There is a pervading belief that testicular cancer only occurs when a man is advanced in years. In fact, there are many cases of middle-aged and even young men in their early twenties who have had to battle with this disease. Testicular cancer refers to cancer that forms in tissues within the testis. There are two main types, Seminomas, which are sensitive to radiation and spread slowly and non-seminomas, which are known to grow and spread quickly.

What Are the Signs and Symptoms of Testicular Cancer?

An enlarged scrotum, swelling or a lump on one of the testicles are some of the early signs of the disease. These signals are quite often accompanied by aches in the scrotum and lower abdomen. It’s important to note that some men may not have any symptoms during the early stages.

Persistent lower back pain might be a sign of later-stage testicular cancer because as it progresses the next area it commonly spreads to are the lymph nodes in the posterior part of the abdomen.

If you have been diagnosed with testicular cancer and you start to experience chest pains or frequent cases of shortness of breath please get these conditions checked out immediately, they could be signs that cancer has spread to the lungs.

The main symptoms of testicular cancer are:

  • Pain in the lower abdomen region, back, or in the groin on an ongoing basis
  • A heavy feeling in the scrotum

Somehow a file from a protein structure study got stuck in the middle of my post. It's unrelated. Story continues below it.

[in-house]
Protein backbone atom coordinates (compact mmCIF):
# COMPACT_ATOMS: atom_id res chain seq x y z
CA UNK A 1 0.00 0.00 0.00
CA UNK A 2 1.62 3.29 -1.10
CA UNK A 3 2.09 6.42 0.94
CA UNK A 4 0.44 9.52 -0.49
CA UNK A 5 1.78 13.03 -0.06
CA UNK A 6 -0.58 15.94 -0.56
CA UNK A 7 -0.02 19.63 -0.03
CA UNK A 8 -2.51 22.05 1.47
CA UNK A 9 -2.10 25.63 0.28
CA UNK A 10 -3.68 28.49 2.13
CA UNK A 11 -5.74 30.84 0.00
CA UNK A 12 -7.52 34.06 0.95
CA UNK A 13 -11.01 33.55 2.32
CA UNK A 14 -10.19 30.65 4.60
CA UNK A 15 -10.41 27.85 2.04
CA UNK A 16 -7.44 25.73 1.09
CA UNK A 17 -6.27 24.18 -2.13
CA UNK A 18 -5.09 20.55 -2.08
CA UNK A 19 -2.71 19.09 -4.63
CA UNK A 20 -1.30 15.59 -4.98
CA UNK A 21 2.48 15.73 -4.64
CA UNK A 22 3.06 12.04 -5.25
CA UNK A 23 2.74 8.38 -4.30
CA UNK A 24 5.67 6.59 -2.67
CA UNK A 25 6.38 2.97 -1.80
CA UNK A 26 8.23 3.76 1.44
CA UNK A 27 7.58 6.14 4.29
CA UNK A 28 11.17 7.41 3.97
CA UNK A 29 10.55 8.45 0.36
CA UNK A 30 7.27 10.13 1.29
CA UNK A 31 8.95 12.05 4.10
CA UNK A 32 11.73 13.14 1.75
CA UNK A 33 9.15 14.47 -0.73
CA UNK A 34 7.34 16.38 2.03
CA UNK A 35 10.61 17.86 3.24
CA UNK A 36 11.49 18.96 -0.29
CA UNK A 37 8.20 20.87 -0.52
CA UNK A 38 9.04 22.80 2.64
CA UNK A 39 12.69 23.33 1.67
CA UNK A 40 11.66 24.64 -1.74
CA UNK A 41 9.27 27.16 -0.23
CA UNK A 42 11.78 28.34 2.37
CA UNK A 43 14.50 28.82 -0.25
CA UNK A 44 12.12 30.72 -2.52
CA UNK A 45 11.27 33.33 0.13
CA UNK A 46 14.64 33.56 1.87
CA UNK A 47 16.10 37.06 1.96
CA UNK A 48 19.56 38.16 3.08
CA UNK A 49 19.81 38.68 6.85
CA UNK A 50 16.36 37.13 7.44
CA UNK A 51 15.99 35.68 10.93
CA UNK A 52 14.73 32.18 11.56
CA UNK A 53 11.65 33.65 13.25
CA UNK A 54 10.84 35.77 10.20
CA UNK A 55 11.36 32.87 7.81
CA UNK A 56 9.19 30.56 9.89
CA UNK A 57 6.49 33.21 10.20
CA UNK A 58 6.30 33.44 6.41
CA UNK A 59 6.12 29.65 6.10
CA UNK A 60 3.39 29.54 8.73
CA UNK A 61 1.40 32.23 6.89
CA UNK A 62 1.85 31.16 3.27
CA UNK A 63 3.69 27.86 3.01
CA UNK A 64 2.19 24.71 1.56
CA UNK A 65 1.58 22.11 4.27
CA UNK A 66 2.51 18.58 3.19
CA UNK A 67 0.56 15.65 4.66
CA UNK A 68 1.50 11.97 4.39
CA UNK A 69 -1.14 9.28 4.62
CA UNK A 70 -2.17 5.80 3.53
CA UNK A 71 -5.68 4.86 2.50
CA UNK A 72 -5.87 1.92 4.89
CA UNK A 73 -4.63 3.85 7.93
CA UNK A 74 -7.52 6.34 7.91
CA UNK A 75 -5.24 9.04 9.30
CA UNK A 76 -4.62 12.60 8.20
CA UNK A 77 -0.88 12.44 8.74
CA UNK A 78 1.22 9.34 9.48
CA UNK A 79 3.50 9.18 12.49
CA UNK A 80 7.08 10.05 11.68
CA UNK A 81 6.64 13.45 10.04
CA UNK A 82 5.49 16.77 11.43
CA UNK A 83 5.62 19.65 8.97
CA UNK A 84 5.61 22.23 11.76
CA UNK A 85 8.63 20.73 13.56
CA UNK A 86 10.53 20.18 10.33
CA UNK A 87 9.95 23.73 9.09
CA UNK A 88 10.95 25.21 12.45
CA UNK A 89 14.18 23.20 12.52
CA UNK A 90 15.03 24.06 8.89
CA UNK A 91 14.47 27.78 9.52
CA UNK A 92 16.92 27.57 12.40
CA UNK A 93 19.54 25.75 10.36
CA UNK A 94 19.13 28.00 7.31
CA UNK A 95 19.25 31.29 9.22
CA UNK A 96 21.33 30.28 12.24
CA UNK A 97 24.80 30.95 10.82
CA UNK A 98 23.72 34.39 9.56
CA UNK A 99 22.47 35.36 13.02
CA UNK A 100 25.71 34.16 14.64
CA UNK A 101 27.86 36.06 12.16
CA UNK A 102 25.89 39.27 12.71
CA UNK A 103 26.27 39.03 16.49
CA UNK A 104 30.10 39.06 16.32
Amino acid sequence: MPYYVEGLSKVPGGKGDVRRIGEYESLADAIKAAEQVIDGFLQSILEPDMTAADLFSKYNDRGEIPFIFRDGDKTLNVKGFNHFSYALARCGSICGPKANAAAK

• Discomfort in a testicle or in the scrotum
  • A lump or mass in either testicle
  • Swelling of the testicle
  • Extra fluid collecting in the scrotum

Causes and Risk Factors for Testicular Cancer

As is the case with many diseases our ethnic background can be a major factor. White males are 4 times more likely be at risk. If any of your family members have been diagnosed with testicular cancer in the past it would be best that you get checked. If you have had to deal with this condition in the past regularly monitor your health as there could still be a possibility that it will return. Undescended testicles can also play a role in developing the disease. You are six times more likely to be at risk If the testicles have not descended by age 13.

Recommended Treatments for Testicular Cancer

For further information on available treatments, please see our recommended cancer treatment page.

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